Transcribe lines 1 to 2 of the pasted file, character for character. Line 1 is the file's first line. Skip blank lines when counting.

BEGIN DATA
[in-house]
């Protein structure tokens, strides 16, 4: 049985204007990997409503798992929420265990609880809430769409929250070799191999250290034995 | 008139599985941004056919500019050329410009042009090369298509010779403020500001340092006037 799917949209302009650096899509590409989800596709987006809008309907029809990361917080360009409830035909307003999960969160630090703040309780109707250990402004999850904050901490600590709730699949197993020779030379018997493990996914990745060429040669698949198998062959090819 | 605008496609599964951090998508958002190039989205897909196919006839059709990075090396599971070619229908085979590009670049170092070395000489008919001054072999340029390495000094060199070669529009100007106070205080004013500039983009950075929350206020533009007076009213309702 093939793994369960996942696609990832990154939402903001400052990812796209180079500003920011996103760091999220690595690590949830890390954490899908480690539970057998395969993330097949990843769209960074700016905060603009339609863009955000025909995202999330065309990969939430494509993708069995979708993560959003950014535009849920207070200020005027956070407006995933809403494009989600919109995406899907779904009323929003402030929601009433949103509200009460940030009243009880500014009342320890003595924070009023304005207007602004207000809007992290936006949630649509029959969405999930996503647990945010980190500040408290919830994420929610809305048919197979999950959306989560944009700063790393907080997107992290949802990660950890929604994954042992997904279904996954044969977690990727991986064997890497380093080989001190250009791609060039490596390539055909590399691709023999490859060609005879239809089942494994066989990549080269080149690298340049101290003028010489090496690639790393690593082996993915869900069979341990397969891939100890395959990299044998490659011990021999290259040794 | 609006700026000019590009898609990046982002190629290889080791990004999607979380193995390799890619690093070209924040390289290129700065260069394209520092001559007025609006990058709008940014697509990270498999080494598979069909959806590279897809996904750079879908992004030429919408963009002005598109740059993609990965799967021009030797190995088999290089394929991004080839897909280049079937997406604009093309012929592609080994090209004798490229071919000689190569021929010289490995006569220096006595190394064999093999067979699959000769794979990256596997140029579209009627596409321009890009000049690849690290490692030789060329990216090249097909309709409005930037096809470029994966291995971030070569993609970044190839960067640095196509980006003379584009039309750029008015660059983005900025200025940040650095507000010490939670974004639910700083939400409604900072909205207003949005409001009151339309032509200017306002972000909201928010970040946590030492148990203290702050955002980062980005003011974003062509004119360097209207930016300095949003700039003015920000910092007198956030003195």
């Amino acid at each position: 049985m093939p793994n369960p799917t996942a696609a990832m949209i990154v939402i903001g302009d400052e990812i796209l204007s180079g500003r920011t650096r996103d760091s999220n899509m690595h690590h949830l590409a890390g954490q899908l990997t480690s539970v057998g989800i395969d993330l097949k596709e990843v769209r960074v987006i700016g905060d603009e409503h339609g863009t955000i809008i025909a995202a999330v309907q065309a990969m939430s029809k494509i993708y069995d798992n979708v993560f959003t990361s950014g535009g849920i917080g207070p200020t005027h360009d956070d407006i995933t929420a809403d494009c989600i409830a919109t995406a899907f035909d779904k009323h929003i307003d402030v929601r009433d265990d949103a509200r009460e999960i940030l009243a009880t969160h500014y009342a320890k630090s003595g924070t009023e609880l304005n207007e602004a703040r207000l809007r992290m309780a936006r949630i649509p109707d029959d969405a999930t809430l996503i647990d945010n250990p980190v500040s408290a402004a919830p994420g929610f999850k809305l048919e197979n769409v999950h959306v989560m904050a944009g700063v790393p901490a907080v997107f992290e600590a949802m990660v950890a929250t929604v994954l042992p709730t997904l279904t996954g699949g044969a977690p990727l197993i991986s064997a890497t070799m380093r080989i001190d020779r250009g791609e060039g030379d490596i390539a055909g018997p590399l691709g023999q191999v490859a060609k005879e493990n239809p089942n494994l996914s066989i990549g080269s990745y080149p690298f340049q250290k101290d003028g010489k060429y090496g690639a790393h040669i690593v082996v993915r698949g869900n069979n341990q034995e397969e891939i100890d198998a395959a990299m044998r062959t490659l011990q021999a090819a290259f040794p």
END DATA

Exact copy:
[in-house]
């Protein structure tokens, strides 16, 4: 049985204007990997409503798992929420265990609880809430769409929250070799191999250290034995 | 008139599985941004056919500019050329410009042009090369298509010779403020500001340092006037 799917949209302009650096899509590409989800596709987006809008309907029809990361917080360009409830035909307003999960969160630090703040309780109707250990402004999850904050901490600590709730699949197993020779030379018997493990996914990745060429040669698949198998062959090819 | 605008496609599964951090998508958002190039989205897909196919006839059709990075090396599971070619229908085979590009670049170092070395000489008919001054072999340029390495000094060199070669529009100007106070205080004013500039983009950075929350206020533009007076009213309702 093939793994369960996942696609990832990154939402903001400052990812796209180079500003920011996103760091999220690595690590949830890390954490899908480690539970057998395969993330097949990843769209960074700016905060603009339609863009955000025909995202999330065309990969939430494509993708069995979708993560959003950014535009849920207070200020005027956070407006995933809403494009989600919109995406899907779904009323929003402030929601009433949103509200009460940030009243009880500014009342320890003595924070009023304005207007602004207000809007992290936006949630649509029959969405999930996503647990945010980190500040408290919830994420929610809305048919197979999950959306989560944009700063790393907080997107992290949802990660950890929604994954042992997904279904996954044969977690990727991986064997890497380093080989001190250009791609060039490596390539055909590399691709023999490859060609005879239809089942494994066989990549080269080149690298340049101290003028010489090496690639790393690593082996993915869900069979341990397969891939100890395959990299044998490659011990021999290259040794 | 609006700026000019590009898609990046982002190629290889080791990004999607979380193995390799890619690093070209924040390289290129700065260069394209520092001559007025609006990058709008940014697509990270498999080494598979069909959806590279897809996904750079879908992004030429919408963009002005598109740059993609990965799967021009030797190995088999290089394929991004080839897909280049079937997406604009093309012929592609080994090209004798490229071919000689190569021929010289490995006569220096006595190394064999093999067979699959000769794979990256596997140029579209009627596409321009890009000049690849690290490692030789060329990216090249097909309709409005930037096809470029994966291995971030070569993609970044190839960067640095196509980006003379584009039309750029008015660059983005900025200025940040650095507000010490939670974004639910700083939400409604900072909205207003949005409001009151339309032509200017306002972000909201928010970040946590030492148990203290702050955002980062980005003011974003062509004119360097209207930016300095949003700039003015920000910092007198956030003195």